Groom and father getting ready

Wedding day duties: Fathers of the Bride and Groom

When it comes to wedding day duties, the workload usually isn’t shared around equally. Simply put: the bride’s dad has a much longer to-do list than the groom’s dad.

Let’s have a quick look at how those duties break down, and also have a think about the bigger picture.

It’s worth noting here that we’re talking about the traditional Church of England wedding – just because it’s the most common style of wedding on these shores.

Father of the bride’s duties

Money

It’s pretty common nowadays for costs to be spread around. But if you’re the father of the bride, you’re likely to foot a bill of some kind. (Usually the biggest one.)

Arriving with the bride

In the car, heading to the wedding, the bride’s father traditionally offers the bride some last-minute wisdom – usually something that sounds profound, but is so generic it’s virtually meaningless.

Bride arriving with bridesmen and father

Walking the bride down the aisle

A task virtually impossible to screw up. Just walk. And enjoy.

Hiding crippling speech nerves

Between leaving the wedding and commencing the speeches, it’s tradition for the bride’s father to look like he’s enjoying himself, while quietly battling continual firestorms of anxiety.

Father of the bride’s speech

This speech tends to be the most procedural and least comical of the traditional toasts, but still very daunting. Once an especially shy father has just finished his speech, it’s not uncommon for the next sip of cold champagne or beer to be one of the best of his life.

It's not always the bride that cries

It’s not always the bride that cries – Corey Balazowich/Flickr licensed under CC BY 2.0

Dancing with the bride

Usually the second dance, after the bride and groom.

Drinking precisely the right amount

This is a tough task for any father of a bride. The challenge is to sink some quick booze early on to calm speech nerves, and then carefully ‘tick over’ at a enjoyable but dignified level of intoxication.

General ‘hosting’ duties

The father of the bride is the unofficial host of the entire event. So he needs to keep an eye on all the practical aspects of the day, while also being sociable and keeping everyone happy.

Father of the groom’s duties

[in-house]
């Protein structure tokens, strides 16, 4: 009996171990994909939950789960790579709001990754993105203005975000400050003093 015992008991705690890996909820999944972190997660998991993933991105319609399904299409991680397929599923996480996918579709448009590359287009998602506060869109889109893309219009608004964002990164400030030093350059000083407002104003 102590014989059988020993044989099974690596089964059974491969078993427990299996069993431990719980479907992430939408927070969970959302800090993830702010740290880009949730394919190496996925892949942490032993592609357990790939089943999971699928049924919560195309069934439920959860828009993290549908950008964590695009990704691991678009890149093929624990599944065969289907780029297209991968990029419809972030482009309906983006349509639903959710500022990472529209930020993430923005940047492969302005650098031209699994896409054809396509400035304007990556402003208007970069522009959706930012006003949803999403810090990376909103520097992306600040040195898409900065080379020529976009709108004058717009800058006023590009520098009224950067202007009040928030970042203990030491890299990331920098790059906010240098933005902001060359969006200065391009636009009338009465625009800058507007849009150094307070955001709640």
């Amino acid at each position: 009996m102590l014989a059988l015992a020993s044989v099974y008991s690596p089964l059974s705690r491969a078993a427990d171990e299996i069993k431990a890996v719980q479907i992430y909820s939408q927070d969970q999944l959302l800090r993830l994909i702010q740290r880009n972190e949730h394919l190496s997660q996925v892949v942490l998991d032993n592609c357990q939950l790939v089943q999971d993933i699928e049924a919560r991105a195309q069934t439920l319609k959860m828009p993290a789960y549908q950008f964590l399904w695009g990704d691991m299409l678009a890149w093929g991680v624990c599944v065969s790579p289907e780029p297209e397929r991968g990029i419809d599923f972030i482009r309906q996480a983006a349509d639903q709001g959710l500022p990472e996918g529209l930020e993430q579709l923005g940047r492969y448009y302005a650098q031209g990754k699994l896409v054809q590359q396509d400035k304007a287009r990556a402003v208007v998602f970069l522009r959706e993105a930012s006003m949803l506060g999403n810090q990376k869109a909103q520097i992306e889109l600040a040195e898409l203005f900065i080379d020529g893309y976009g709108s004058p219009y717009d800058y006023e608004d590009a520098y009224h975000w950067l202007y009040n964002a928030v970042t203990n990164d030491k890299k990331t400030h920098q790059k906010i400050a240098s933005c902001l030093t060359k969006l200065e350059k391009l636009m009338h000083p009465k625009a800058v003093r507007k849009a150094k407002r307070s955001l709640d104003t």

[A quick note:] The groom’s father often hosts the engagement party or rehearsal dinner. But we’re looking specifically at the wedding day here.

Paying some bills. Maybe.

The groom’s parents sometimes pay for some of the practical bits of a wedding, like the wedding license. But tradition doesn’t really dictate they pay for anything.

Being in the receiving line

Basically stand with the rest of the main cast, shake hands with guests and be polite. No great challenge there.

Groom, ushers and father toasting for a photo

Groom, ushers and father toasting for a photo – Nosnibor137/Bigstock.com

Support your son. If he needs it.

It’s generally up to the groom to decide how important his father is in his inner circle. Some grooms give them similar status to the best man, others keep their fathers on the sidelines.

Not much, in short

There’s no getting around it – the father of the groom has the fewest responsibilities of anyone directly related to the bride and groom.

Father and son hugging at wedding

So why are these two roles so different?

Well, like many traditions, it’s rooted in defunct social norms. When you think of marriage being a transfer of property (the bride) from father to husband, it makes sense. But that was forever ago, right? Why do we keep the practicalities the same?

Well, you don’t have to. Traditions aren’t rules, and they change over time. So you can assign whatever job you like to whatever friend or family member you like. It’s your wedding after all.

But people rarely do. Whether by social conditioning or sheer coincidence, these bride-centric family roles seem to fit well with most couples.

So if it ain’t broke, why try to fix it?

Do you think the groom’s father should have more responsibility on his son’s wedding day? Let us know in the comments.

About the author

Matt Phil Carver

Matt’s a copywriter and blogger from West Sussex, England. He spends his days helping people simplify their writing and give their words more punch and personality. At weddings, Matt’s always quick to get up and dance, even when the vicar’s telling him to wait for the reception.

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